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St Matthews Church Oxhey Hertfordshire

Fr David's Sermon


16th July 2006

Fr David Shepherd

Trinity V

Sleaze, corruption, and infidelity Ė no Iím not speaking about HMG but about todayís Gospel about King Herod and the beheading of John the Baptist.

King Herod was little more than a quisling puppet of the Romans. He was insecure and feared for his throne. When John the Baptist condemned his marriage to his brother Philipís wife Herodias, Herodias took it very personally and wanted John out of the way. Fear held her back; fear of Johnís holiness and of his high standing amongst the people. Fear held her back until her daughter (usually known as Salome) dancing before Herod on his birthday gave her an opportunity. Together they asked for the head of John the Baptist. Herod felt he couldnít back out so the order was duly given and the head bought in on a silver platter.

Herod remained haunted by all this, so much so that when he heard reports of Jesusí healing ministry he was convinced John had come back. Not so of course. Mark tells us the story to remind us of the cost of discipleship, and of the cost of prophetic ministry. Ultimately his concern is to portray the cost of Jesusí ministry Ė his death on the cross.

The life of faith costly, if we stand for God we will be opposed. Like Amos who wanted to remain as a tree surgeon and shepherd we prefer the comfortable and secure but God may have other ideas. Being a Christian in modern Britain is not easy. We face opposition and difficulty. We need to identify the forms it takes if we are to resist it. Some comes from without and some is self-inflicted.

  1. Indifference. In our affluent society where status and success are related to what we have and where the emphasis is on me and my needs many are indifferent to the claims and challenges of the gospel. They donít see the point and are not prepared to pay the cost.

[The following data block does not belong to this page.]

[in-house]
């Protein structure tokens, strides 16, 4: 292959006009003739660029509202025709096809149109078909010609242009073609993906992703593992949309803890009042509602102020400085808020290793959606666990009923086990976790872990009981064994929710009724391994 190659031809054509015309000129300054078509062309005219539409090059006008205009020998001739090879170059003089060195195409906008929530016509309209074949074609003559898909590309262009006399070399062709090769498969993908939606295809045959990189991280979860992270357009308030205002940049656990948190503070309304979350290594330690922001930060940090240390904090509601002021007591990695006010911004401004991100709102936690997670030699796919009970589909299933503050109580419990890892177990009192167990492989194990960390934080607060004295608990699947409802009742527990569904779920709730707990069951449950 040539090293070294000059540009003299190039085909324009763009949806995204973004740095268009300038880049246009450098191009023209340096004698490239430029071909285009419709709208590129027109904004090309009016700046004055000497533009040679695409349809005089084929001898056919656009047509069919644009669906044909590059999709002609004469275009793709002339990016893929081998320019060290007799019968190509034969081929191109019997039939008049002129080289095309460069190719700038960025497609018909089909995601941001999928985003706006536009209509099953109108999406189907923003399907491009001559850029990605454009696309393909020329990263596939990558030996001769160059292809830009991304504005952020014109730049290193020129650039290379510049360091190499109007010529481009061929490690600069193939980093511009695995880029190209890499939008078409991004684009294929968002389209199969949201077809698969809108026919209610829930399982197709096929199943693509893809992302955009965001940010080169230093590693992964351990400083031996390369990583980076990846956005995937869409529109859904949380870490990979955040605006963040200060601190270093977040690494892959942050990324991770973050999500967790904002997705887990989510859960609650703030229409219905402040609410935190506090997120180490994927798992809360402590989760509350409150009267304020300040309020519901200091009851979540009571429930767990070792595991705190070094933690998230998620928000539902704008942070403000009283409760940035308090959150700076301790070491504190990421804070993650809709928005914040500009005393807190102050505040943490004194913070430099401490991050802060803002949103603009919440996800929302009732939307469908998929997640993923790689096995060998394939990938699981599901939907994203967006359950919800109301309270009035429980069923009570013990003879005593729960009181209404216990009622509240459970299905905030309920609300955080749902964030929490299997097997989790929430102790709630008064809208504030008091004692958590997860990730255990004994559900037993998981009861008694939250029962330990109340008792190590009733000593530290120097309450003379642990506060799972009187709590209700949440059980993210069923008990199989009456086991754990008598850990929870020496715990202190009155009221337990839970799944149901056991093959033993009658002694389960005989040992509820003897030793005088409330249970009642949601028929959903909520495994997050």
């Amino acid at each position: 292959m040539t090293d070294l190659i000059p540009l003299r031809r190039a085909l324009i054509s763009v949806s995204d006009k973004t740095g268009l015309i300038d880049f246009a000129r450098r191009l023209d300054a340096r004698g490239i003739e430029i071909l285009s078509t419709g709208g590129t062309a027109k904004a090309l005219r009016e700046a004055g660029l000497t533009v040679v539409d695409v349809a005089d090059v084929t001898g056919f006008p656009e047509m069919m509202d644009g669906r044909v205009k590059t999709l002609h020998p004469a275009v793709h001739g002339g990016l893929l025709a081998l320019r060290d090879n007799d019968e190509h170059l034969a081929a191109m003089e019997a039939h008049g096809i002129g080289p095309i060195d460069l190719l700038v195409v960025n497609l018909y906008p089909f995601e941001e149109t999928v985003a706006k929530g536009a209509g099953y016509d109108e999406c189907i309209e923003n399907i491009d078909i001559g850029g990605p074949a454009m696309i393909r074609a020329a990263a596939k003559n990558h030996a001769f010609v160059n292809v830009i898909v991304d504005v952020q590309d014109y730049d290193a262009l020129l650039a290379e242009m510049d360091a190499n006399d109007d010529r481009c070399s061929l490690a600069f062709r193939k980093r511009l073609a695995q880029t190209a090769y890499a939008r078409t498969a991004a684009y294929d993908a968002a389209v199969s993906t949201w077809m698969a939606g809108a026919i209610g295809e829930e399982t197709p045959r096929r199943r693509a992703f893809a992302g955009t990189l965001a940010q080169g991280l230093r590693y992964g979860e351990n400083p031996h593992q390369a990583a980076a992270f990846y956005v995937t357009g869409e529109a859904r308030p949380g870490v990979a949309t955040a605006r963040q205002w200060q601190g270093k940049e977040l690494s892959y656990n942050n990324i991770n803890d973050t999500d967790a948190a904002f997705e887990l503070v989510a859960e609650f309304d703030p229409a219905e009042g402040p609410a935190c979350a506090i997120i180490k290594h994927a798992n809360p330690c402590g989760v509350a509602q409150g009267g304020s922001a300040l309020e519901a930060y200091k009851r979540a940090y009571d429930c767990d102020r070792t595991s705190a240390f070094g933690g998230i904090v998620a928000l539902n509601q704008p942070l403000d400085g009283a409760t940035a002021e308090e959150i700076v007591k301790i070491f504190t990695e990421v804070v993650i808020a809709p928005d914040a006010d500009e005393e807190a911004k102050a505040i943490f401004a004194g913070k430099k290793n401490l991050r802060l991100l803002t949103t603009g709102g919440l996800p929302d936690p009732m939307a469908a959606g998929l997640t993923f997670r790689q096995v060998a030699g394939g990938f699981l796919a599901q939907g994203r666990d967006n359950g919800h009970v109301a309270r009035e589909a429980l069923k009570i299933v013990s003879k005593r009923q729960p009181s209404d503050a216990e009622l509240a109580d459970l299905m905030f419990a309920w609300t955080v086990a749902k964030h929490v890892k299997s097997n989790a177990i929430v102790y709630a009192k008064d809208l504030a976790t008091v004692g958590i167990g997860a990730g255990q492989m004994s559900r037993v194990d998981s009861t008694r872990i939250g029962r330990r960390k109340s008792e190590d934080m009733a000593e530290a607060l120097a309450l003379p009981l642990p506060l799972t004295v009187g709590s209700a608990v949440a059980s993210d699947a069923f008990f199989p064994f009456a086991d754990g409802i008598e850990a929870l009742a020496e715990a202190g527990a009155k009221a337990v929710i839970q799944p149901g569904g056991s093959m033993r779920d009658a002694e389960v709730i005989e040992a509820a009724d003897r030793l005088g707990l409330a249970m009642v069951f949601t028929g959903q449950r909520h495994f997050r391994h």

2. Invisibility. If you publicly stand for Christ people simply donít see you. They can look away, talking past you without actively opposing you. Or they can distance you with humour or fake piety. None of this is easy to deal with. It can be hard to break through.
  3. Multi faith relativism. There is a proper concern not to discriminate against people of other faiths but sometimes it can seem that all faiths are tolerated save Christianity that is pushed further to the margins of our society. The view that religion is a matter of personal opinion and that all religions are the same doesnít do justice to any tradition or faith.
  4. Internal squabbles. The current squabbles within the Anglican Communion donít do us any favours. The way they are reported doesnít help either. A mature Church can live with different views and may have to accept that they are sometimes irreconcilable.
  5. Childish religion. We donít help ourselves when we reduce our faith to the trivial, the sentimental, and the simplistic. There is a need for deeply thought through apologetics. If people reject or oppose the faith we must hope that what they are rejecting is the genuine article.

These are just a few of the ways in which we can face opposition and difficulties as modern Christians, reminding us of the cost of discipleship. If we feel discouraged, St. Paulís words to the Ephesians can encourage and cheer us.

He reminds us that God in Christ blesses us and that we are his beloved children who have entered into restored friendship with him through the cross. It is worth spending sometime with Paulís words so that we come to know the spiritual reality of what can otherwise sound like pious phrases. It is for such truth that we face opposition. As we grow in our knowledge of God we are enabled to stand against such opposition and commend our faith to others.

Amen

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Comments about this site or problems? Contact Webmaster (Colin Richards) at webmaster@stmatthewsoxhey.org.uk Last updated 15/07/06 09:30 Author: David Shepherd